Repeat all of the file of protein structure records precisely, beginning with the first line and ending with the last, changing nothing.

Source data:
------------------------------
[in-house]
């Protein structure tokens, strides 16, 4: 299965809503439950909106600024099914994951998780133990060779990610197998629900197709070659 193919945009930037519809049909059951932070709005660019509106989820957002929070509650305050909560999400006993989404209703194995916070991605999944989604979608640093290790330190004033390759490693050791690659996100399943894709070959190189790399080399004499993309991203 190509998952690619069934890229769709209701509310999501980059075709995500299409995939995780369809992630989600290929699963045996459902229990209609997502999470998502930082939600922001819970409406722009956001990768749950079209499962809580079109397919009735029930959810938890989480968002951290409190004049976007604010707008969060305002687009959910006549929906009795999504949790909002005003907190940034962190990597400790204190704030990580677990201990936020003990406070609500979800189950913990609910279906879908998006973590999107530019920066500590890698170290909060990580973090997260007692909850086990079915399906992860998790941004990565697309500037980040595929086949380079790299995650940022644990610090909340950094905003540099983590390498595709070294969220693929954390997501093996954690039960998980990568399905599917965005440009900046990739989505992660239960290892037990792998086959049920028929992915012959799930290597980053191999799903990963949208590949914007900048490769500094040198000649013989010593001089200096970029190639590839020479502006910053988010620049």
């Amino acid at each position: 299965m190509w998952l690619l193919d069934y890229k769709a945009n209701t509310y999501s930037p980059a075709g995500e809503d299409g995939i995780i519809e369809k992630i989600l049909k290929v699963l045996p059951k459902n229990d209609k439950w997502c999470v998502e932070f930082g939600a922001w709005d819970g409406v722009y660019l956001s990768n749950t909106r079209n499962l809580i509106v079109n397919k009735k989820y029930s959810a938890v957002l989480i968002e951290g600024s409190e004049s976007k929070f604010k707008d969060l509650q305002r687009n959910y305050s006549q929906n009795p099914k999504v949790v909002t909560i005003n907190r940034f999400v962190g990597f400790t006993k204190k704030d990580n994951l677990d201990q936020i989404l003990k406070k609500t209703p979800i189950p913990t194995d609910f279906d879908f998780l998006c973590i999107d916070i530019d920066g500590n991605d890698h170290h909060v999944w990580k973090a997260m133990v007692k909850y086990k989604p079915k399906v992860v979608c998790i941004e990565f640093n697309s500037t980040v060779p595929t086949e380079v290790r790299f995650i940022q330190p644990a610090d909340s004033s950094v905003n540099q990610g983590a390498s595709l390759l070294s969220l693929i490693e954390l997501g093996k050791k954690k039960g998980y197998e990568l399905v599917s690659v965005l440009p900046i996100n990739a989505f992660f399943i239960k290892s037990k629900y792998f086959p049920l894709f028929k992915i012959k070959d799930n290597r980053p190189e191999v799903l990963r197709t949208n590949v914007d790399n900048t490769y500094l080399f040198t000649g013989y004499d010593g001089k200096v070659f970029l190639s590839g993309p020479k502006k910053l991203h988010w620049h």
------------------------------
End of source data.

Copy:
[in-house]
């Protein structure tokens, strides 16, 4: 299965809503439950909106600024099914994951998780133990060779990610197998629900197709070659 193919945009930037519809049909059951932070709005660019509106989820957002929070509650305050909560999400006993989404209703194995916070991605999944989604979608640093290790330190004033390759490693050791690659996100399943894709070959190189790399080399004499993309991203 190509998952690619069934890229769709209701509310999501980059075709995500299409995939995780369809992630989600290929699963045996459902229990209609997502999470998502930082939600922001819970409406722009956001990768749950079209499962809580079109397919009735029930959810938890989480968002951290409190004049976007604010707008969060305002687009959910006549929906009795999504949790909002005003907190940034962190990597400790204190704030990580677990201990936020003990406070609500979800189950913990609910279906879908998006973590999107530019920066500590890698170290909060990580973090997260007692909850086990079915399906992860998790941004990565697309500037980040595929086949380079790299995650940022644990610090909340950094905003540099983590390498595709070294969220693929954390997501093996954690039960998980990568399905599917965005440009900046990739989505992660239960290892037990792998086959049920028929992915012959799930290597980053191999799903990963949208590949914007900048490769500094040198000649013989010593001089200096970029190639590839020479502006910053988010620049």
């Amino acid at each position: 299965m190509w998952l690619l193919d069934y890229k769709a945009n209701t509310y999501s930037p980059a075709g995500e809503d299409g995939i995780i519809e369809k992630i989600l049909k290929v699963l045996p059951k459902n229990d209609k439950w997502c999470v998502e932070f930082g939600a922001w709005d819970g409406v722009y660019l956001s990768n749950t909106r079209n499962l809580i509106v079109n397919k009735k989820y029930s959810a938890v957002l989480i968002e951290g600024s409190e004049s976007k929070f604010k707008d969060l509650q305002r687009n959910y305050s006549q929906n009795p099914k999504v949790v909002t909560i005003n907190r940034f999400v962190g990597f400790t006993k204190k704030d990580n994951l677990d201990q936020i989404l003990k406070k609500t209703p979800i189950p913990t194995d609910f279906d879908f998780l998006c973590i999107d916070i530019d920066g500590n991605d890698h170290h909060v999944w990580k973090a997260m133990v007692k909850y086990k989604p079915k399906v992860v979608c998790i941004e990565f640093n697309s500037t980040v060779p595929t086949e380079v290790r790299f995650i940022q330190p644990a610090d909340s004033s950094v905003n540099q990610g983590a390498s595709l390759l070294s969220l693929i490693e954390l997501g093996k050791k954690k039960g998980y197998e990568l399905v599917s690659v965005l440009p900046i996100n990739a989505f992660f399943i239960k290892s037990k629900y792998f086959p049920l894709f028929k992915i012959k070959d799930n290597r980053p190189e191999v799903l990963r197709t949208n590949v914007d790399n900048t490769y500094l080399f040198t000649g013989y004499d010593g001089k200096v070659f970029l190639s590839g993309p020479k502006k910053l991203h988010w620049h």